France’s top court recently decided not to try Kobili Traoré, the man who killed his Jewish neighbor, Sarah Halimi, a 65-year-old retired doctor, in 2017.
In response, thousands took to the streets in Paris and several other cities over the weekend to protest the decision.
The court’s reasoning: Traoré, 27 at the time, was in a “delirious state” during the attack, aggravated by his consumption of cannabis.
Abraham Nahoum was among the more than 20,000 people who gathered at the Place du Trocadéro near the Eiffel Tower in Paris to demand justice for Halimi.
“So, someone can just smoke a joint, and then go and kill someone? It’s an inappropriate decision,” said Nahoum, a 75-year-old Tunisian Jew who lived in the same neighborhood as Halimi.
“The entire Jewish community is traumatized.”
“The entire Jewish community is traumatized.”
A psychotic episode?
Four years ago, Halimi was fast asleep when Traoré broke into her apartment in the middle of the night, tortured her for 20 minutes and then threw her off her third-floor balcony.
During the attack, neighbors said they heard Traoré scream Allahu akbar, the Arabic phrase for “God is great.” He also reportedly shouted, “I killed the devil.”
Traoré confessed to Halimi’s murder, but his lawyers argued that he couldn’t be tried because he was suffering from a psychotic episode after smoking a large amount of marijuana.
A court agreed, and earlier this month, the decision was upheld by the Court of Cassation, France’s highest appeals court. Traoré is currently in a psychiatric institution.
But the country’s Jewish community is still in shock.
“It really shows a lack of courage [on] the part of the highest legal organization in our country,” said Robert Ejnes, the executive director of CRIF, the umbrella organization for Jews in France.
Just before Sunday’s protests, France’s Justice Minister Éric Dupond-Moretti said he would present a bill next month to close a legal loophole that says a person cannot be held criminally responsible if they were “suffering a psychotic episode during the crime which eliminated all discernment or control” over the acts they committed.
If passed, the change would mean the accused could still be tried in cases where a psychotic episode was triggered by voluntary substance abuse.
In an interview with Le Figaro, French President Emmanuel Macron has also expressed support for the change.
“Deciding to take narcotics and then ‘going mad’ should not, in my view, remove your criminal responsibility."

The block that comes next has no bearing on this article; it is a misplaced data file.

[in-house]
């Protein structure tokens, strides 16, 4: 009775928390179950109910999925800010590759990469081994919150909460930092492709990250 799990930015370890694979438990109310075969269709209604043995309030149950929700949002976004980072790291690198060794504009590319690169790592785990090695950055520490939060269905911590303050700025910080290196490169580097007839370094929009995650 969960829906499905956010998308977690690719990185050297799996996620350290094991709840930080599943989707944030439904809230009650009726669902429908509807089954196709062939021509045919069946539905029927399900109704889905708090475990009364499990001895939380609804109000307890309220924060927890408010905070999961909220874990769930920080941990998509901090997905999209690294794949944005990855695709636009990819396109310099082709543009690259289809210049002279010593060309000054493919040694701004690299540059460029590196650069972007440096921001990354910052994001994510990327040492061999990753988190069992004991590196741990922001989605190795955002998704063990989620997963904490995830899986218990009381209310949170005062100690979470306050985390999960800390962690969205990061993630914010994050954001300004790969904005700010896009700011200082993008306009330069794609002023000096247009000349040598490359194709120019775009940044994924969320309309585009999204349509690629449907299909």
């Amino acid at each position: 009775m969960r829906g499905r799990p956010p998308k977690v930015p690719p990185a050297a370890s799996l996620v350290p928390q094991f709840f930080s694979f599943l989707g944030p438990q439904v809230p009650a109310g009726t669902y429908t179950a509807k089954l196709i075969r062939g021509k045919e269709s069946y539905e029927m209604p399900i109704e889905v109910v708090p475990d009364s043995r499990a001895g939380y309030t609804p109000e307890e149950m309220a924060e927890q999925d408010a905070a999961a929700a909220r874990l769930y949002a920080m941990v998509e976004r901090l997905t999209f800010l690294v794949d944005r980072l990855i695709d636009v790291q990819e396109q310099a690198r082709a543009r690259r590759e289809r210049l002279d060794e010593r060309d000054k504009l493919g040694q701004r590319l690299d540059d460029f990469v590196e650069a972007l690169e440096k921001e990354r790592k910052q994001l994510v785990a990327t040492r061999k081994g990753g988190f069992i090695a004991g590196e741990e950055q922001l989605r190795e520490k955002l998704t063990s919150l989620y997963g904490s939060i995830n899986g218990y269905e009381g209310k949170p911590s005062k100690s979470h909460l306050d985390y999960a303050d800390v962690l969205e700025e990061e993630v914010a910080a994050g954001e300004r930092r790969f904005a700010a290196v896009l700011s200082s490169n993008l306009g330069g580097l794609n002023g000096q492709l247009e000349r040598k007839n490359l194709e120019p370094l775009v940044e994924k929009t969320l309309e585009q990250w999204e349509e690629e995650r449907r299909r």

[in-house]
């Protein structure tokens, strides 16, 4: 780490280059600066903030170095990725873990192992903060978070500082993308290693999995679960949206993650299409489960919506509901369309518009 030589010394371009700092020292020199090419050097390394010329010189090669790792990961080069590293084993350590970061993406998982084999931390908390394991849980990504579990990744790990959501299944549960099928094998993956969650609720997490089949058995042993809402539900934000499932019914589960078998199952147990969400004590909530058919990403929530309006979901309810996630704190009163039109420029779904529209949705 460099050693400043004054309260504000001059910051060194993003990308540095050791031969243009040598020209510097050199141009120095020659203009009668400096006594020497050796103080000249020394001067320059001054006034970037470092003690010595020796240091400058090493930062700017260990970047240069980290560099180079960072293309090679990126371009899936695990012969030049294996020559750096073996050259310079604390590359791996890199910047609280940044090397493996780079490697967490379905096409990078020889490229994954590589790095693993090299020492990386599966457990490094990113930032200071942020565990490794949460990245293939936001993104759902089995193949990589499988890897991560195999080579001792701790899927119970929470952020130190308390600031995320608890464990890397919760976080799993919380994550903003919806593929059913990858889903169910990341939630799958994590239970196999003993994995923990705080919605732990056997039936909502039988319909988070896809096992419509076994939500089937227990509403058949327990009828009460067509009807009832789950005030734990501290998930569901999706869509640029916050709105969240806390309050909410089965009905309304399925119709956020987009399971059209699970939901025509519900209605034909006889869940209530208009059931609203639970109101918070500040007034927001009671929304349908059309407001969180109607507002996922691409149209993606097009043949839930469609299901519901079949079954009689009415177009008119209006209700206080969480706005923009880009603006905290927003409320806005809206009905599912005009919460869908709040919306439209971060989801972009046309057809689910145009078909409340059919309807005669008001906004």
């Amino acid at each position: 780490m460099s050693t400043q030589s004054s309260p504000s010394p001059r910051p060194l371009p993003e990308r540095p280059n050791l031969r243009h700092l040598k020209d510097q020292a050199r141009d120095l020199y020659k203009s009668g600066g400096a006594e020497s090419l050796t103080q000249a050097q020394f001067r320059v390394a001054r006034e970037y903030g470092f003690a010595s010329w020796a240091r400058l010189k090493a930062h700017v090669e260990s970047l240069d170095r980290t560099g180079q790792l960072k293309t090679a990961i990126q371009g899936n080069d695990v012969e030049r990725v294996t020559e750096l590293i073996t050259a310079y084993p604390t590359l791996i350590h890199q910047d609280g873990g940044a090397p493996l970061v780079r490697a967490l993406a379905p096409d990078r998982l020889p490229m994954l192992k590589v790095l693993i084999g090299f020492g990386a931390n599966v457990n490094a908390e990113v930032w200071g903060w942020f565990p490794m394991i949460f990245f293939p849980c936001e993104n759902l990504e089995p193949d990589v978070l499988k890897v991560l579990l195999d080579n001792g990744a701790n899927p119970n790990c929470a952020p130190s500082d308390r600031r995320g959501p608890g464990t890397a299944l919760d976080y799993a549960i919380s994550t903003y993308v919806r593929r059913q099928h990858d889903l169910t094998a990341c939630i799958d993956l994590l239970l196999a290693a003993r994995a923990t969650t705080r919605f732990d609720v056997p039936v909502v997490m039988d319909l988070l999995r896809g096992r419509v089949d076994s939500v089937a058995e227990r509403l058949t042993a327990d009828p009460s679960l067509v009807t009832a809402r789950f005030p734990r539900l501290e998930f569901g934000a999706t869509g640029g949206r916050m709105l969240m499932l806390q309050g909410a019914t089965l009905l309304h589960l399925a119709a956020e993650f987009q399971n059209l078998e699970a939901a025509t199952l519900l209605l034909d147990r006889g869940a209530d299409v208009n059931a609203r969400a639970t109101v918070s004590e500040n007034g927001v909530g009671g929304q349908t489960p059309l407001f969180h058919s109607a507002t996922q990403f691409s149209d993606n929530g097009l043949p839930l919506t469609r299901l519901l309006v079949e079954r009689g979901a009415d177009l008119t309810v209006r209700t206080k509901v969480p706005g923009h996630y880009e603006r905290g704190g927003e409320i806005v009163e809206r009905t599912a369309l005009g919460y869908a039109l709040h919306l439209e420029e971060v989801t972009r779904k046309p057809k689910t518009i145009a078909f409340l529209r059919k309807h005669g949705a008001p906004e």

“Deciding to take narcotics and then ‘going mad’ should not, in my view, remove your criminal responsibility,” Macron said.
Defending the court’s decision, Paul Bensussan, one of the psychiatrists who evaluated Traoré, told the French magazine Marianne that the perpetrator’s consumption of marijuana “was the cofactor not the cause” of his psychotic episode, and that Traoré had a history of mental instability.
Calls for justice
Halimi’s family is now calling for a trial in Israel.
“Israeli criminal law states that when the victim is Jewish and the crime is anti-Semitic, the Israeli justice system can take on such a case,” Francis Szpiner, one of the family’s lawyers told French paper Le Monde.
Critics, however, say they still want justice for Sarah Halimi in France, which they say can only happen if her murderer goes on trial.
“It’s France’s responsibility to seek a fair and proper judgment of this case."
“It’s France’s responsibility to seek a fair and proper judgment of this case,” said Michel Serfaty, a rabbi based in the Paris suburb of Ris-Orangis.
For Robert Ejnes of the CRIF, the need for a judgement in France goes beyond Halimi.
“It’s the judgement for anti-Semitism, Islamic anti-Semitism that has killed 12 times since 2003,” said Ejnes.
He pointed out that all recent anti-Semitic killings in France have come from perpetrators motivated by Islamic extremism — something else the state needs to address.
Though he is seeing signs of hope.
He said when Halimi was killed in 2017, only about 200 people — all from the Jewish community — showed up to a local vigil.
But Sunday’s protests were a different scene.
“Seeing the chief rabbi of France with all the leaders of the religious communities — Catholic, Protestant, Buddhist and Muslim — sent a very strong message to the nation."
“Seeing the chief rabbi of France with all the leaders of the religious communities — Catholic, Protestant, Buddhist and Muslim — sent a very strong message to the nation,” Ejnes said.
A message that says Halimi’s murder — and anti-Semitism in general — isn’t just a Jewish problem. It’s a French problem. And it’s time for the state to act on it.